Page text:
Trofimov BA and Szalay FS 1994. New Cretaceous marsupial from Mongolia and the early radiation of Metatheria. Proceedings of the National Academy of Sciences 91:12569-12573

New study on Thylacosmilus atrox: “not a marsupial saber-tooth predator”??

Janis et al. 2020
bring us some heretical views regarding Thylacosmilus, the famous saber-toothed marsupial (Fig. 1).

Figure 2. Thylacosmilus skull. Note the deep maxillae in dorsal contact containing giant canine roots. These are not present in Patagosmilus.

Figure 1. Thylacosmilus skull. Note the deep maxillae in dorsal contact containing giant canine roots. These are not present in Patagosmilus.

For those in a hurry:
The Janis et al. study includes a phylogenetic analysis of placental sabertooth cats that nests the saber-toothed marsupial, Thylacosmilus (Fig. 1), at the base of the clade (Fig. 2). In a way, that is true, but this is missing so many transitional taxa that we’re left with apples and oranges. So, that’s not going to work because Janis et al. are testing analogy and convergence, rather than homology. It’s better to test apples and apples, even when dealing with stress tests, etc.

Figure 1. Cladogram from Janis et al. 2020. Note the lack of marsupial taxa, other than Thylacosmilus at the base.

Figure 2. Cladogram from Janis et al. 2020. Note the lack of marsupial taxa, other than Thylacosmilus at the base. Be wary whenever the taxon under review nests at the base of the cladogram.

Lacking here
is a phylogenetic analysis that includes the closest marsupial relatives of Thylacosmilus: 1. Schowalteria (Fig. 3), 2. Vincelestes + Conorytes, 3. Huerfanodon 4. Monodelphis + Chironectes. That’s how they line up in the large reptile tree (LRT, 1698+ taxa). You need related taxa to decipher the phylogenetic bracketing of Thylacosmilus based on homology, not analogy. The last two taxa are extant. One is an omnivore, the other an aquatic carnivore. Among the extinct taxa, Schowalteria, Vincelestes, Conoryctes and Huefanodon all appear to have been marsupial saber-toothed predators, contra the Janis et al. headline. Vincelestes goes back to the Early Cretaceous.

Figure 1. Showalteria. Not much there. Adding more rounds out the skull, a likely marsupial relative of Vincelestes.

Figure 3. Showalteria. Not much there, but enough to nest it with Thylacosmilus. Is this a predator? According to Wikipeia,.. no.

Janis et all. 2020 wrote:
“While the superficial appearance of Thylacosmilus atrox resembles that of placental saber- tooths, its detailed anatomy makes this animal an ecomorphological puzzle, and the analyses performed here show it to be unlike other carnivores, saber-toothed or otherwise”

That’s because they omitted related taxa…where are the comparable marsupials?

“While we can demonstrate that T. atrox could not have been a predator in the mode proposed for the saber-toothed feliform carnivorans, it is challenging to propose an alternative mode of life.”

That’s because they omitted related taxa…where are the comparable marsupials?

“We note that, while there is often the temptation to shoehorn an extinct animal into the ecomorphological role of an extant one (see Figueirido, Martín-Serra & Janis, 2016)—or even, as in this case, the proposed ecomorphological role another extinct animal—T. atrox may well have had no analogs in the extant or extinct fauna.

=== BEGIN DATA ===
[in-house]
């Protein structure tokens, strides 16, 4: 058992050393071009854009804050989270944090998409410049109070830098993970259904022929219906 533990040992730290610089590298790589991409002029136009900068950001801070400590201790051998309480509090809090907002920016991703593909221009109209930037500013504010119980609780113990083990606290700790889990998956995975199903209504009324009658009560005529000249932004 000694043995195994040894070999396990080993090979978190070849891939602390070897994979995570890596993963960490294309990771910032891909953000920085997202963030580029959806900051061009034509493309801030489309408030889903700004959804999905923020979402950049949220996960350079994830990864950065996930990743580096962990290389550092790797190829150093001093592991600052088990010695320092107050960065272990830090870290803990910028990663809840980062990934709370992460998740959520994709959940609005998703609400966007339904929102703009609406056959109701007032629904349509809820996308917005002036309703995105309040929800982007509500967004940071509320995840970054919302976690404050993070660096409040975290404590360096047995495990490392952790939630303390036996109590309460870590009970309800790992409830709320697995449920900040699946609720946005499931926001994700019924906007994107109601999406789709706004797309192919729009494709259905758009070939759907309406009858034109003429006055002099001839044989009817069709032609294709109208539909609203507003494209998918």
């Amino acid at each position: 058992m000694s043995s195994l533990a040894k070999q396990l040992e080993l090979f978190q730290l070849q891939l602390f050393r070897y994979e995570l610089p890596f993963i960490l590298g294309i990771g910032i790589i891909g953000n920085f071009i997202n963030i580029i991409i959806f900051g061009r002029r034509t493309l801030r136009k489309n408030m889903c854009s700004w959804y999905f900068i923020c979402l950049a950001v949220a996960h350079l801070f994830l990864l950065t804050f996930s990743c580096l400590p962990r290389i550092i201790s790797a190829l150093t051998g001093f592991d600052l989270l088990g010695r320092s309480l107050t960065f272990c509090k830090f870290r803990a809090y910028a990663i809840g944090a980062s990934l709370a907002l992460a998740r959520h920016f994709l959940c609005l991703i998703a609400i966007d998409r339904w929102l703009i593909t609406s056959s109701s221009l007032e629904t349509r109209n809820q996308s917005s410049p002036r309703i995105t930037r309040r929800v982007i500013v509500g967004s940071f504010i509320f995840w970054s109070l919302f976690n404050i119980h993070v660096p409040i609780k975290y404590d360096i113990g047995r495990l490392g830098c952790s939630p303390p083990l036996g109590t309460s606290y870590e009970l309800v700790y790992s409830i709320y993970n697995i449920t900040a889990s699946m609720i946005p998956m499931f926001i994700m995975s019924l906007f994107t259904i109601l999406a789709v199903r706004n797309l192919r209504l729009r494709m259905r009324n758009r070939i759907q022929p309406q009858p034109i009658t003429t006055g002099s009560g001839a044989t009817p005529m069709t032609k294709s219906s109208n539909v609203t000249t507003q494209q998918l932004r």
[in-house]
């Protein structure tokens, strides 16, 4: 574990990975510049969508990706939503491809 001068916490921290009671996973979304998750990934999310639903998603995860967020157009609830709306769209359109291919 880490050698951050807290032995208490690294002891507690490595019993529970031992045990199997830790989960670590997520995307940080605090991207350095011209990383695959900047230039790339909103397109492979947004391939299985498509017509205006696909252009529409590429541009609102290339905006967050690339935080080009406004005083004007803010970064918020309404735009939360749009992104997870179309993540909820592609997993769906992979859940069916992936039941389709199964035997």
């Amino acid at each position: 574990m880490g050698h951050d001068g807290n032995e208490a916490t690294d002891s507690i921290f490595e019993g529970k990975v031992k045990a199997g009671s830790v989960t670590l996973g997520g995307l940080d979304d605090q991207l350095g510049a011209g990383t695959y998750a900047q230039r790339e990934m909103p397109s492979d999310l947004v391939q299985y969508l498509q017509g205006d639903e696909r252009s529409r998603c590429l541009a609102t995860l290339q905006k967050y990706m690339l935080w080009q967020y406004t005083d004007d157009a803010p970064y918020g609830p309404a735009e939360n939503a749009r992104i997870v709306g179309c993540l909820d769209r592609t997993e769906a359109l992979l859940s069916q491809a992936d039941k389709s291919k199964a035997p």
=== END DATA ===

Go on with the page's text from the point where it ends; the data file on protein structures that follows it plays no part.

That’s because they omitted related taxa…where are the comparable marsupials?

“We extend this discussion of extinct animals without living analogs in the conclusions. Here we present some ecomorphological hypotheses for T. atrox that align with the peculiarities of its anatomy.”

  1. We note that the unusual subtriangular shape of these canines makes them appear more like a claw than a blade; and, like a claw, they appear well-adapted for pulling back.
  2. Our biomechanical study shows that both the skull and the canines of T. atrox are better in resisting pull back stresses than those of S. fatalis.
  3. The small infraorbital foramen of T. atrox supports the hypothesis that its canines were not used for killing prey, as it would not require such careful and precise positioning of the canines.
  4. The postcanine teeth of T. atrox exhibit blunted tip wear, unlike the shearing wear on the teeth of carnivores that specialize on flesh
  5. T. atrox was clearly not a bone-crusher: this type of diet is contraindicated by the DMTA analysis and the lack of cranial specializations (including evidence for powerful jaw adductors) seen in extant bone-crushers
  6. T. atrox had less powerful jaw adductor and head depressor muscles than placental saber-tooths. The cervical and caudal cranial anatomy are not indicative of the ability for extreme head elevation and forceful head depression, as observed in the anatomy of placental saber-tooths, implicated in those carnivores for a predatory head strike.
  7. The virtual absence of incisors (certainly the absence of a stout incisor battery) in T. atrox is challenging for the hypothesis of a cat-like mode of feeding, as it would have been unable to strip flesh from a carcass or transport its prey.

Janis et al. wonder:
“Could [soft internal organs] have been the preferred diet of the marsupial saber-tooth?”

Janis et al. propose:
“Incisor loss or reduction in mammals is correlated with the use of a protrusible tongue in feeding, as seen in myrmecophageous mammals.”

Janis et al. propose: